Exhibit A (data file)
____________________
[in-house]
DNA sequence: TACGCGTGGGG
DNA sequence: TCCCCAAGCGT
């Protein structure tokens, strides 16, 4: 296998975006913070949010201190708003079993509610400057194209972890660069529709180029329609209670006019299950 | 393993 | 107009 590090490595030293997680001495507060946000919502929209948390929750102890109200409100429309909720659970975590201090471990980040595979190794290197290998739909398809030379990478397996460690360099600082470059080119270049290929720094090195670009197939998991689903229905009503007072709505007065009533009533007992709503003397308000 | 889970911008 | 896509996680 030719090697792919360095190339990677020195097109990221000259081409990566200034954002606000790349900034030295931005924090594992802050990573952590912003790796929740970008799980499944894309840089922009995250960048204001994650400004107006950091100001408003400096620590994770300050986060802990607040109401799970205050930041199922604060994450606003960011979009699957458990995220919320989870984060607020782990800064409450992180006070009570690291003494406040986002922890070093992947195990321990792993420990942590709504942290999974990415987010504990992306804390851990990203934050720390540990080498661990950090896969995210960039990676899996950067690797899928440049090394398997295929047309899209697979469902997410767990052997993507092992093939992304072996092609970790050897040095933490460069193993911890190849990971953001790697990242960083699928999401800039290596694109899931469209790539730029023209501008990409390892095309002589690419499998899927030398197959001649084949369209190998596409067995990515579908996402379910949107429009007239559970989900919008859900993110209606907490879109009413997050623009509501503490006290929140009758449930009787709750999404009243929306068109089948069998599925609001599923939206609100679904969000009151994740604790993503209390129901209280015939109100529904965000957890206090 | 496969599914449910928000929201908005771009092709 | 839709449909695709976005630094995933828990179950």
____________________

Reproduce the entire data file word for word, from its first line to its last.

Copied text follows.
[in-house]
DNA sequence: TACGCGTGGGG
DNA sequence: TCCCCAAGCGT
């Protein structure tokens, strides 16, 4: 296998975006913070949010201190708003079993509610400057194209972890660069529709180029329609209670006019299950 | 393993 | 107009 590090490595030293997680001495507060946000919502929209948390929750102890109200409100429309909720659970975590201090471990980040595979190794290197290998739909398809030379990478397996460690360099600082470059080119270049290929720094090195670009197939998991689903229905009503007072709505007065009533009533007992709503003397308000 | 889970911008 | 896509996680 030719090697792919360095190339990677020195097109990221000259081409990566200034954002606000790349900034030295931005924090594992802050990573952590912003790796929740970008799980499944894309840089922009995250960048204001994650400004107006950091100001408003400096620590994770300050986060802990607040109401799970205050930041199922604060994450606003960011979009699957458990995220919320989870984060607020782990800064409450992180006070009570690291003494406040986002922890070093992947195990321990792993420990942590709504942290999974990415987010504990992306804390851990990203934050720390540990080498661990950090896969995210960039990676899996950067690797899928440049090394398997295929047309899209697979469902997410767990052997993507092992093939992304072996092609970790050897040095933490460069193993911890190849990971953001790697990242960083699928999401800039290596694109899931469209790539730029023209501008990409390892095309002589690419499998899927030398197959001649084949369209190998596409067995990515579908996402379910949107429009007239559970989900919008859900993110209606907490879109009413997050623009509501503490006290929140009758449930009787709750999404009243929306068109089948069998599925609001599923939206609100679904969000009151994740604790993503209390129901209280015939109100529904965000957890206090 | 496969599914449910928000929201908005771009092709 | 839709449909695709976005630094995933828990179950």